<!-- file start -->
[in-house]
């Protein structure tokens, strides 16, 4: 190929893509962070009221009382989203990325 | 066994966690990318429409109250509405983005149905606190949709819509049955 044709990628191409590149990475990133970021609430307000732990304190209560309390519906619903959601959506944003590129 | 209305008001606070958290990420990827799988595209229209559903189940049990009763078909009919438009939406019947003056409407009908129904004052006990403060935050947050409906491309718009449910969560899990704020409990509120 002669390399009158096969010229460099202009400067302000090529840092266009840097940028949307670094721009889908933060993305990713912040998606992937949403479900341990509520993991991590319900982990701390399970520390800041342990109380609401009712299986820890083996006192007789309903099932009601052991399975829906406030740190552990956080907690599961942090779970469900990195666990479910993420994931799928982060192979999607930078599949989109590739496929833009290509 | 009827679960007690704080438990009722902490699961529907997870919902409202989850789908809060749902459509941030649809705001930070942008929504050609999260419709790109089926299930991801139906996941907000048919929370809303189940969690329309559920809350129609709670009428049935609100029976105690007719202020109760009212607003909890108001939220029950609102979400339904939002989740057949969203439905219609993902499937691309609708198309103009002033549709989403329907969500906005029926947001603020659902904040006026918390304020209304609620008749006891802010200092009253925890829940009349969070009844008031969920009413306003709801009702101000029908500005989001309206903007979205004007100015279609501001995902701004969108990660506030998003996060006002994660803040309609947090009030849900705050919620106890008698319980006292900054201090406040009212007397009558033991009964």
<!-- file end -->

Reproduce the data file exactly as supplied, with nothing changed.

[in-house]
């Protein structure tokens, strides 16, 4: 190929893509962070009221009382989203990325 | 066994966690990318429409109250509405983005149905606190949709819509049955 044709990628191409590149990475990133970021609430307000732990304190209560309390519906619903959601959506944003590129 | 209305008001606070958290990420990827799988595209229209559903189940049990009763078909009919438009939406019947003056409407009908129904004052006990403060935050947050409906491309718009449910969560899990704020409990509120 002669390399009158096969010229460099202009400067302000090529840092266009840097940028949307670094721009889908933060993305990713912040998606992937949403479900341990509520993991991590319900982990701390399970520390800041342990109380609401009712299986820890083996006192007789309903099932009601052991399975829906406030740190552990956080907690599961942090779970469900990195666990479910993420994931799928982060192979999607930078599949989109590739496929833009290509 | 009827679960007690704080438990009722902490699961529907997870919902409202989850789908809060749902459509941030649809705001930070942008929504050609999260419709790109089926299930991801139906996941907000048919929370809303189940969690329309559920809350129609709670009428049935609100029976105690007719202020109760009212607003909890108001939220029950609102979400339904939002989740057949969203439905219609993902499937691309609708198309103009002033549709989403329907969500906005029926947001603020659902904040006026918390304020209304609620008749006891802010200092009253925890829940009349969070009844008031969920009413306003709801009702101000029908500005989001309206903007979205004007100015279609501001995902701004969108990660506030998003996060006002994660803040309609947090009030849900705050919620106890008698319980006292900054201090406040009212007397009558033991009964």